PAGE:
PETER MATT (Liechtenstein) said key elements of the nuclear disarmament and non‑proliferation architecture are lost or eroding, pointing at the “defunct” Intermediate‑Range Nuclear Forces Treaty and the lack of effort to extend the Treaty between the United States of America and the Russian Federation on Measures for the Further Reduction and Limitation of Strategic Offensive Arms, known as the New START Treaty. Liechtenstein considers abandoning the latter agreement without attempting to resolve disputes is inconsistent with article VI of the Non‑Proliferation Treaty obligations of both the Russian Federation and the United States. At the same time, the outlook for the Non‑Proliferation Treaty Review Conference is not promising. However, the Treaty on the Prohibition of Nuclear Weapons has the potential to restore the original balance enshrined in the Non‑Proliferation Treaty, drawing a clear legal line against attempts to justify the use of nuclear weapons. There is also a need to further define a common understanding that international law fully applies to cyberspace, adding that the Paris Call for Trust and Security in Cyberspace and the International Partnership for Information and Democracy could benefit further from expert views.
NOA FURMAN (Israel), highlighting a persistent lack of commitment among States to fulfil their arms control obligations, said that the Middle East has a culture of non‑compliance and disregard for international obligations. Offering several examples, she highlighted the use of chemical weapons, serious Non‑Proliferation Treaty violations and the transfer of rockets and missiles to terrorist organizations. Iran has violated Security Council resolution 2231 (2015), testing ballistic missiles capable of carrying nuclear warheads and attempting to destabilize the region, she said, calling on the international community to condemn such activities and demonstrate zero tolerance towards Tehran’s behaviour. Turning to the Syrian regime’s use of chemical weapons, she expressed hope that the Organisation for the Prohibition of Chemical Weapons (OPCW) investigation and identification team will succeed in attributing those attacks to their actual perpetrators. However, the Convention on the Prohibition of the Development, Production, Stockpiling and Use of Chemical Weapons and on Their Destruction does not create, contribute to the development of, or indicate the existence of customary law related to the subject or the content of that instrument. Turning to regional concerns, she said the idea of establishing a comprehensive security architecture in the Middle East without direct engagement with Israel is “untenable”. Moreover, initiatives by the Arab Group, such as a conference on a Middle East zone free of nuclear weapons, to be held at Headquarters in November, go against the guidelines and principles of establishing such zones, as agreed by consensus by the Disarmament Commission in 1999. As such, Israel will not cooperate with such counterproductive initiatives nor will it participate in the upcoming conference and will also refrain from other fora dealing with regional arms control topics.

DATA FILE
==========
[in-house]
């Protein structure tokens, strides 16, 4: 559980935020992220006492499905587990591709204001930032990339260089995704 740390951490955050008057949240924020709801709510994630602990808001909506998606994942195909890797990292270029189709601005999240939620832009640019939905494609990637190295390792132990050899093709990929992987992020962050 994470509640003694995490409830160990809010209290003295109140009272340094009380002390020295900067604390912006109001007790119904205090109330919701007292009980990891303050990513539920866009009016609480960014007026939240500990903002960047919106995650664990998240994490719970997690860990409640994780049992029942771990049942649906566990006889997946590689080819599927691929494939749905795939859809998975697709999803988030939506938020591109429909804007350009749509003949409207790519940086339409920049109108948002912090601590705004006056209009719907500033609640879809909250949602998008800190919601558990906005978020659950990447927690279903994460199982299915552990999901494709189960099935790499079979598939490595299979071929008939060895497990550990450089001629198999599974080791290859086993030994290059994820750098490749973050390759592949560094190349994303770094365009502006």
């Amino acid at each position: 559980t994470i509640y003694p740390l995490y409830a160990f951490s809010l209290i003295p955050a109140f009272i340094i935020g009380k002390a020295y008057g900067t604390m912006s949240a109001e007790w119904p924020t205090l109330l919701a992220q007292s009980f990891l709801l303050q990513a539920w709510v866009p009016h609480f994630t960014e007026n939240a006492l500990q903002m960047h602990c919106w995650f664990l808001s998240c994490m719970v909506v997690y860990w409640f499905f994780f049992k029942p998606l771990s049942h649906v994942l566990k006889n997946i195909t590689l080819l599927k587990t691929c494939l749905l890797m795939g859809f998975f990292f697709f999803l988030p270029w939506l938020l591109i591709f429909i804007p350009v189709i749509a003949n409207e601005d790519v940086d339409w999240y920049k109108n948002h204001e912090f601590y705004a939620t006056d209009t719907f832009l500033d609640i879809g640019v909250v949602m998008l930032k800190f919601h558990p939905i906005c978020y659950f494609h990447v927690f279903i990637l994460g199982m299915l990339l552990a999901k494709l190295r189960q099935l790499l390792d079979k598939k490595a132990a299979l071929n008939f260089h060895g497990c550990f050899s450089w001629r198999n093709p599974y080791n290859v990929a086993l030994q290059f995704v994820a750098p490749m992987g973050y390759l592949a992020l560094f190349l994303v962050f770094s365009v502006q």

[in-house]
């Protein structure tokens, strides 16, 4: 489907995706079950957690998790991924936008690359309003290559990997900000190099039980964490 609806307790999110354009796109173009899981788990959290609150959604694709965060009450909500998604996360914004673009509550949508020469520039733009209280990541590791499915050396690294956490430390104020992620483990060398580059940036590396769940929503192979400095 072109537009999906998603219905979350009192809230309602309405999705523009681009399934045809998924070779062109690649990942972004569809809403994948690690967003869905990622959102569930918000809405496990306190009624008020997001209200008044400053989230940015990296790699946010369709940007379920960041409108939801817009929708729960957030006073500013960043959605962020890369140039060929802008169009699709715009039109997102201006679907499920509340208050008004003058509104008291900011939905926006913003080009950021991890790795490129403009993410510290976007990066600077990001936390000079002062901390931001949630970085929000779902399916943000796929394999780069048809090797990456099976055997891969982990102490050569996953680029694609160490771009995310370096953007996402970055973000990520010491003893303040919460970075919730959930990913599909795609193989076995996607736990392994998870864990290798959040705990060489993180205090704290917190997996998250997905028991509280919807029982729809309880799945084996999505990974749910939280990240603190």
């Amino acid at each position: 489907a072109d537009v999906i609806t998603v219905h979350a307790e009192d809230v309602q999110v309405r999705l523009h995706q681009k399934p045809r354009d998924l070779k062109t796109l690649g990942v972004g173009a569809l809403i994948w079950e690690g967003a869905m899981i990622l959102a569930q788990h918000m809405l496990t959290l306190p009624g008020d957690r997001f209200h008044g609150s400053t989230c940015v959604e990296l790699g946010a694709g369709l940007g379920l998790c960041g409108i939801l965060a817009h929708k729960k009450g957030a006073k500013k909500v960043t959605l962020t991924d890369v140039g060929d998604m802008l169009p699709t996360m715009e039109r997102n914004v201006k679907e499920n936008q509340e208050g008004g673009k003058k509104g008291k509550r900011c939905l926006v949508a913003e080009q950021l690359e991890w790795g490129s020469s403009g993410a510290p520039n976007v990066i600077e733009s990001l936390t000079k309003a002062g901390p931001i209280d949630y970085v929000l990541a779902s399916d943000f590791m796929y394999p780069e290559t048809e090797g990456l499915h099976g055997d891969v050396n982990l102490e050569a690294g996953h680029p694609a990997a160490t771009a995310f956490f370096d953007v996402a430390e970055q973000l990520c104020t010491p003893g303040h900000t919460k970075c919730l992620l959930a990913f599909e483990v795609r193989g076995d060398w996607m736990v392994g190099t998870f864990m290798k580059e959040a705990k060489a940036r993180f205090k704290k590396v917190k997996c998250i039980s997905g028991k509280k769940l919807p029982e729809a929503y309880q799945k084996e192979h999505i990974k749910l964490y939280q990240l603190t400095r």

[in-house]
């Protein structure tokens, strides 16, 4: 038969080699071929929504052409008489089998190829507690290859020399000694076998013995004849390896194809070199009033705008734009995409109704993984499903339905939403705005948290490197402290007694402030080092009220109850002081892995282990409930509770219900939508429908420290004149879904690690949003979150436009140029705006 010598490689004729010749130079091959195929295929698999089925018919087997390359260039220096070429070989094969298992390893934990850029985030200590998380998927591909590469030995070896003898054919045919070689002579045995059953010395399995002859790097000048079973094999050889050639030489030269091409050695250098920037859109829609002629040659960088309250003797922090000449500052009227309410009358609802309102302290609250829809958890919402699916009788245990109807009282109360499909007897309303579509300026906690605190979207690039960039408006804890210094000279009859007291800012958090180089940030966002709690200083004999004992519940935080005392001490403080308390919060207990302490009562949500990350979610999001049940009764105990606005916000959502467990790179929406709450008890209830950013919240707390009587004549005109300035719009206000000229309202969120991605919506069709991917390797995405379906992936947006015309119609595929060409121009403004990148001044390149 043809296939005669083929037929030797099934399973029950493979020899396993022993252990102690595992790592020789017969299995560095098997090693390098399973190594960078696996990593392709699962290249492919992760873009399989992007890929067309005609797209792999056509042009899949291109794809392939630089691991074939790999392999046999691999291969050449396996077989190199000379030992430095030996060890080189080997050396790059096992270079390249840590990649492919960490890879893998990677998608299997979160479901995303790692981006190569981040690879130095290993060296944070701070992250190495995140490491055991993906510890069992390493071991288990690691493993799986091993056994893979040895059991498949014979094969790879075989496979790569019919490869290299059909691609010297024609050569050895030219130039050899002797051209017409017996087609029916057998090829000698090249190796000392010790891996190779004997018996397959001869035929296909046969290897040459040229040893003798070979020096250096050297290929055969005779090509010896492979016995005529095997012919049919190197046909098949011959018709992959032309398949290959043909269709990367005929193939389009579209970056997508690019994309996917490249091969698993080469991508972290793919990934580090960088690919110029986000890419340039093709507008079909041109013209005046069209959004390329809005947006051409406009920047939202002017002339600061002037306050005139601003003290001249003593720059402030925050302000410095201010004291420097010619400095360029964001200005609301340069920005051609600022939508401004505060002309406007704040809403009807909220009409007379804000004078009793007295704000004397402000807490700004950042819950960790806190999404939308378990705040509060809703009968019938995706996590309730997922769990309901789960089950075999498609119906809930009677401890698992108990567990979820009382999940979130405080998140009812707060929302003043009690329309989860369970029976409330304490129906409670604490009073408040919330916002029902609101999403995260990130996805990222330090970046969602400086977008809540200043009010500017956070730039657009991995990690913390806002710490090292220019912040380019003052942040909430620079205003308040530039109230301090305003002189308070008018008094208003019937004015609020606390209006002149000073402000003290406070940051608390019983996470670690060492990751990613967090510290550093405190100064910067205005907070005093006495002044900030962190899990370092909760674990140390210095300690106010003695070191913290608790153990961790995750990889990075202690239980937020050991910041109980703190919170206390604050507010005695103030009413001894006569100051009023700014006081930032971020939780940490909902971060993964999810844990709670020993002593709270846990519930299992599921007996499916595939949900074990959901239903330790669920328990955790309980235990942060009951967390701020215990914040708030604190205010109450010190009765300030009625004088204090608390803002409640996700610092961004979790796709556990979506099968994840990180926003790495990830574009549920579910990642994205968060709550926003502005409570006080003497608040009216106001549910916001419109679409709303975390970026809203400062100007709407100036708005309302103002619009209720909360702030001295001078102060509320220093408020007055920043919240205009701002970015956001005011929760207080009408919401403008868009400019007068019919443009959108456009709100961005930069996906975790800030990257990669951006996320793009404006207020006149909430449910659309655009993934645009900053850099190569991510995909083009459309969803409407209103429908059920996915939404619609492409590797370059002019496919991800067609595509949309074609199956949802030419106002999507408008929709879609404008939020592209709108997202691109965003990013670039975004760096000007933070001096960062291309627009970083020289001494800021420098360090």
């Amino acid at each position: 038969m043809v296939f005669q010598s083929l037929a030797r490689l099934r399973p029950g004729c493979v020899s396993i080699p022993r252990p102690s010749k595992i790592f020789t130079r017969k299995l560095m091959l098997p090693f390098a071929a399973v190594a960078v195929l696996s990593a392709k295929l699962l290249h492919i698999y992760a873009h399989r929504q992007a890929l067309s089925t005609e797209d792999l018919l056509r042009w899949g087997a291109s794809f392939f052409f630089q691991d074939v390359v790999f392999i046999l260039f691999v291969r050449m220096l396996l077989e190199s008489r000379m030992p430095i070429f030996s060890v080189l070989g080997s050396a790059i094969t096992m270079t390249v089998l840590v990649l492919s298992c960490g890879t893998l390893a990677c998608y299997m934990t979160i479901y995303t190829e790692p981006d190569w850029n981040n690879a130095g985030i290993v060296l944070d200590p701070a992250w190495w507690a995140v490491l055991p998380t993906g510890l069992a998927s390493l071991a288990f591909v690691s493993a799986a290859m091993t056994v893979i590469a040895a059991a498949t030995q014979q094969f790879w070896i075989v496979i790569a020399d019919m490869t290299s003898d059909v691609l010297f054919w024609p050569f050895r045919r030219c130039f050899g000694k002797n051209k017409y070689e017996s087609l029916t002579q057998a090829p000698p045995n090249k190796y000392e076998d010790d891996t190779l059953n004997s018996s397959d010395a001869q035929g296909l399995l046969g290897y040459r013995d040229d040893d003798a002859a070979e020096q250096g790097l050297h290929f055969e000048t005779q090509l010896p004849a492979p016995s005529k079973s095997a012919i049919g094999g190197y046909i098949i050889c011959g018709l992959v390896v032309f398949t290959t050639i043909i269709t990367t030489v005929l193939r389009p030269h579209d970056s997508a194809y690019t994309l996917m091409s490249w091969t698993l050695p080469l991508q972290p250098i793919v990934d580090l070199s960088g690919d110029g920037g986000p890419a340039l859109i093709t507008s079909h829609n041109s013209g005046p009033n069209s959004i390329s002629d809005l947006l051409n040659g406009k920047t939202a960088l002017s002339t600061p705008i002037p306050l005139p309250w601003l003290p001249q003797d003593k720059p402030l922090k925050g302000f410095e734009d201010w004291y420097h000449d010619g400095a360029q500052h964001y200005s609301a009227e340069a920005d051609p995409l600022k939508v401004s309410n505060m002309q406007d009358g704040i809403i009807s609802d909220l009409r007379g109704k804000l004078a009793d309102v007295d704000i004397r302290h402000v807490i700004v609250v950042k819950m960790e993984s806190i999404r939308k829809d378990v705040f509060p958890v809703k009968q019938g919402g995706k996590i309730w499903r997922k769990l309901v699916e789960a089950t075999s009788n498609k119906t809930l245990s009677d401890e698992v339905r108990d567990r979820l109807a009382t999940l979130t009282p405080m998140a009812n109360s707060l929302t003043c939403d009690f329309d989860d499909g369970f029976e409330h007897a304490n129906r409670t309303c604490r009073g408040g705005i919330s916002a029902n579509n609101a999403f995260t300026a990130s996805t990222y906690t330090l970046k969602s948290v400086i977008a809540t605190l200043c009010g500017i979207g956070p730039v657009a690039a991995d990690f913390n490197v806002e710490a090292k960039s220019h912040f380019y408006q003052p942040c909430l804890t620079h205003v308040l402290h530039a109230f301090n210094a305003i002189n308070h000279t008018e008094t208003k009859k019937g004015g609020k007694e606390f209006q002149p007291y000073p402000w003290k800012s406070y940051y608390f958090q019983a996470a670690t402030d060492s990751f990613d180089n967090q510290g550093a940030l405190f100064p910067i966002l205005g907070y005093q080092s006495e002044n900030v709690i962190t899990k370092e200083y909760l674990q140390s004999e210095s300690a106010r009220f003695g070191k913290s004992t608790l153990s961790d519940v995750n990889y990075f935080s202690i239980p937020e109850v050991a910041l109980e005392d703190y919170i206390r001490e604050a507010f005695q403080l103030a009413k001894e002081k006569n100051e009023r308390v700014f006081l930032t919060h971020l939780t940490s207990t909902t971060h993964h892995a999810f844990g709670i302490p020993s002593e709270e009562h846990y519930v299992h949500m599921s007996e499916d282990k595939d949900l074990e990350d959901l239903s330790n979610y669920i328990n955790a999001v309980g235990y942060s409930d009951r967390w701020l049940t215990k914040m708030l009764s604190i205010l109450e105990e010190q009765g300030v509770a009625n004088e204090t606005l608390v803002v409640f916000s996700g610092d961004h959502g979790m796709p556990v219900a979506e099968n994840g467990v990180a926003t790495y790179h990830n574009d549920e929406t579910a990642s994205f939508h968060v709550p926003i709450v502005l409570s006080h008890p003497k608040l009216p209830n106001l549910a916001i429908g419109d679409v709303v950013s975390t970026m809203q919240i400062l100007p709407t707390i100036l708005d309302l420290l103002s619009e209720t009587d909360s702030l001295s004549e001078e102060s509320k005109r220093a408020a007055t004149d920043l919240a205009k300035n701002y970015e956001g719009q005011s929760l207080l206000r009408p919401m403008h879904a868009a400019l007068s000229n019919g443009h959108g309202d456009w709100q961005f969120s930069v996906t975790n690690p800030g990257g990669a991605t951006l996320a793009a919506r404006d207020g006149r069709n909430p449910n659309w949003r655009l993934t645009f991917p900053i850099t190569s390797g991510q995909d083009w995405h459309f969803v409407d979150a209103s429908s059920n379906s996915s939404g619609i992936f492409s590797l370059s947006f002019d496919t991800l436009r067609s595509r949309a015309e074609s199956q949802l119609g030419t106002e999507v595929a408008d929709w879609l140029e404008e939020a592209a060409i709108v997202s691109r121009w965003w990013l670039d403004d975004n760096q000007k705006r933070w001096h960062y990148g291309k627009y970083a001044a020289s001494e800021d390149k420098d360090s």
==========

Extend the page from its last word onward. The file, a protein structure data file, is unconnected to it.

BANTIHUN GETAHUN (Ethiopia), associating himself with the African Group and Non‑Aligned Movement, said the Treaty on the Prohibition of Nuclear Weapons is an important milestone towards achieving the goal of a world without such arsenals and complements and reinforces the Non‑Proliferation Treaty, which remains the cornerstone of the global non-proliferation regime. His delegation supports the convening of a conference on the establishment of a Middle East nuclear‑weapon‑free zone. The African Nuclear-Weapon-Free Zone Treaty, known as the Treaty of Pelindaba, reaffirms the continent’s status as an area that prohibits research on atomic bombs, dumping of radioactive waste and the stationing and testing of related explosive devices on its territory. His country attaches importance to International Atomic Energy Agency (IAEA) mandates enhancing the peaceful use of nuclear energy, while seeking to meet its international and regional commitments to combating illicit trafficking in small arms and light weapons.
MODEST JONATHAN MERO (United Republic of Tanzania), aligning himself with the African Group and Non‑Aligned Movement, said “there would always be no winners in nuclear warfare”. As such, he joined other Member States in calling for nuclear‑weapon States to fully comply with legal obligations to accomplish the total elimination of those weapons unconditionally, in a transparent, irreversible and internationally verifiable manner. Expressing regret that the ninth Non‑Proliferation Treaty Review Conference was unable to release a final outcome document, he encouraged the peaceful use of related technology, urging the IAEA to continue providing scientific and technical support to Member States. He cited the proliferation of conventional weapons, including small arms and light weapons, landmines and cluster munitions, as the most immediate security challenge to individuals, societies and States, as they fuelled civil wars, organized crime and terrorism. In this vein, he reiterated his Government’s commitment to support international efforts to prevent, combat and eradicate the illicit trade in these weapons.